A-bolt factory bedding job

Discussion in 'Browning A-Bolt Rifle' started by Jeff Reynolds, Dec 5, 2017.

  1. Jeff Reynolds

    Jeff Reynolds Copper BB

    Hi guys, I recently sold a custom rifle and the buyer wanted to know how it was bedded so I pulled the stock off to check. That got me to wondering how some of my other rifles were bedded (I admit I hadn't paid much attn to that) so I pulled the stocks off of a couple of my browning a-bolts. I have a 1991 stainless stalker that has been my go to rifle since I bought it. The accuracy is acceptable on that rifle, occasionally minute of angle but usually more like 1.5-1.75". Though this rifle's barrel is free floated, the bedding job was poor. It looked like someone pressed a thin piece of bubble gum down onto the recoil lug recess. And it appears to be coming off around the edges.

    The second a-bolt is actually an a-bolt II, a Custom Trophy model that I purchased some time ago and just got around to scoping and shooting. The bedding job on this one is beautiful and of course it is free floated as well. I bought 4 different brands of cheap 130 grain ammo to try in this one and it shoots all of them into 1" groups or smaller and to close to the same poi. Some of the groups with remington core lokts and hornady american whitetail shot less that 1/2" groups.

    I think I need to a new bedding job on the stainless stalker. I wonder if Browning would re-do it? Anyone else notice the bedding jobs on their a-bolts? How well done are they? Anyone do their own bedding job and how did it turn out? Just curious. Thanks, Jeff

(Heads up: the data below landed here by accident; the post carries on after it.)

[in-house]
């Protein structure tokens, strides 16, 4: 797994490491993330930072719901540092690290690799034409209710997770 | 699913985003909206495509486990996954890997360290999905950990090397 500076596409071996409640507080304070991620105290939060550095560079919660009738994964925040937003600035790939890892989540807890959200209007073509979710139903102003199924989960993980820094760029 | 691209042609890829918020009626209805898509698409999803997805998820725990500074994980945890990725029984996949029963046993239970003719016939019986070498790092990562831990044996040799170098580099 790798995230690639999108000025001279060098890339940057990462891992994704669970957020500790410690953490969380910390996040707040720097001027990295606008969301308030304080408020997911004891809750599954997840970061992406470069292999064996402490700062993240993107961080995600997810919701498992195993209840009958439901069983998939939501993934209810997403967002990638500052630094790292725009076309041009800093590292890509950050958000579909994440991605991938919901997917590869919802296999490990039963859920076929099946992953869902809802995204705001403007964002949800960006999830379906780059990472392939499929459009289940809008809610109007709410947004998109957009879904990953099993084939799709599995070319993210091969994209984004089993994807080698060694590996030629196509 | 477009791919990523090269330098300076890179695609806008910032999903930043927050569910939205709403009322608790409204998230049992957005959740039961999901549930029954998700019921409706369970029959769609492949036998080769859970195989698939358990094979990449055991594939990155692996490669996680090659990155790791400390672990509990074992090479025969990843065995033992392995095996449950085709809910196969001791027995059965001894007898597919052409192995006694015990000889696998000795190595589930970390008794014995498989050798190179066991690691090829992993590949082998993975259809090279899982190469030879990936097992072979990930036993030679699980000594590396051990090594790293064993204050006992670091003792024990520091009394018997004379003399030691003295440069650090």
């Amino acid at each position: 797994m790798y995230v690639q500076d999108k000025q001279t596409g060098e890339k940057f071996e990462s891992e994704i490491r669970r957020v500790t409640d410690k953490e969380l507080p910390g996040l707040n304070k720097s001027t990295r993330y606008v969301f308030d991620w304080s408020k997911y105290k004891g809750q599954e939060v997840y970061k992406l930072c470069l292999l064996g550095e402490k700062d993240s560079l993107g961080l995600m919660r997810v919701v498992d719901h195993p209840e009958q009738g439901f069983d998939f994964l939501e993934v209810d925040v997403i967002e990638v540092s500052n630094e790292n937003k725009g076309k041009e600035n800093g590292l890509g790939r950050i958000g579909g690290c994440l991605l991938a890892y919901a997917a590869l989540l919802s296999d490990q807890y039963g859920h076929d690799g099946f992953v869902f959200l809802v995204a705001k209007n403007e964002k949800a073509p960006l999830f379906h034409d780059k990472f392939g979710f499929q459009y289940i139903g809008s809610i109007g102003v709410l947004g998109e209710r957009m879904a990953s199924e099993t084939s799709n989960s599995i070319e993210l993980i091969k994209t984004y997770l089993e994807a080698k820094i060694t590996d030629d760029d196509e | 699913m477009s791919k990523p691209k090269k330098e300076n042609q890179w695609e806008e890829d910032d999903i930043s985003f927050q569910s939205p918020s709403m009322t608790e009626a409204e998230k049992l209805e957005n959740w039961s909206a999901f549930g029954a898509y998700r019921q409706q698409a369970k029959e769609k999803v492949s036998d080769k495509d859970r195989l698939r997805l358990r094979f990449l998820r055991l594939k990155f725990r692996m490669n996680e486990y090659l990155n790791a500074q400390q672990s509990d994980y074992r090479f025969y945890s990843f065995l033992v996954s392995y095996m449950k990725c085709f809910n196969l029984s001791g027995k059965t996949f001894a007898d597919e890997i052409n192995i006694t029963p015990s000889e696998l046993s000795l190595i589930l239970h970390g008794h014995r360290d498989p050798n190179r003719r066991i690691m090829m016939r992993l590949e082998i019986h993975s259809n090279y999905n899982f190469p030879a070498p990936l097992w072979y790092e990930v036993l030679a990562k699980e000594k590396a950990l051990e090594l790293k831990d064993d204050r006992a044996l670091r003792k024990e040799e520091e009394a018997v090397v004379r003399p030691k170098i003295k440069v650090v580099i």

2. MZ5

    MZ5 .270 WIN

    The compound Browning used on the A-bolt II rifles, at least those I've ever seen (including my own) is indeed a somewhat rubbery/squishy material. It is not a hard-set bedding compound like Acra-Glas or Marine Tex or Devcon.

    Do as you see fit, of course, but if it was mine and the bedding compound was coming off the stock wood, I'd send it to a 'smith to have it bedded with Acra-Glas or similar.
    SHOOTER13 likes this.
  3. I like marine tex. I've heard of people getting great results with JB Weld. Bedding a rifle is not a hard job, but does take time to do properly. And time is like several days for the epoxy to cure.
  4. Jeff Reynolds

    Jeff Reynolds Copper BB

    Thanks for the replys guys. I spoke with a customer service rep at Browning today and he stated that he was also under the impression that the bedding compound Browning uses is a softer material designed to take up room in the stock for a better fit, that's how he put it. He described it as a machine that just puts a dab of bedding compound in the stock and that's it. My Stainless Stalker certainly resembles that description but my Custom Trophy doesn't, it looks like a professional bedding job with a hard set compound. I think I'm going to take MZ5's advice and have a smith do the job. Thanks again, Jeff

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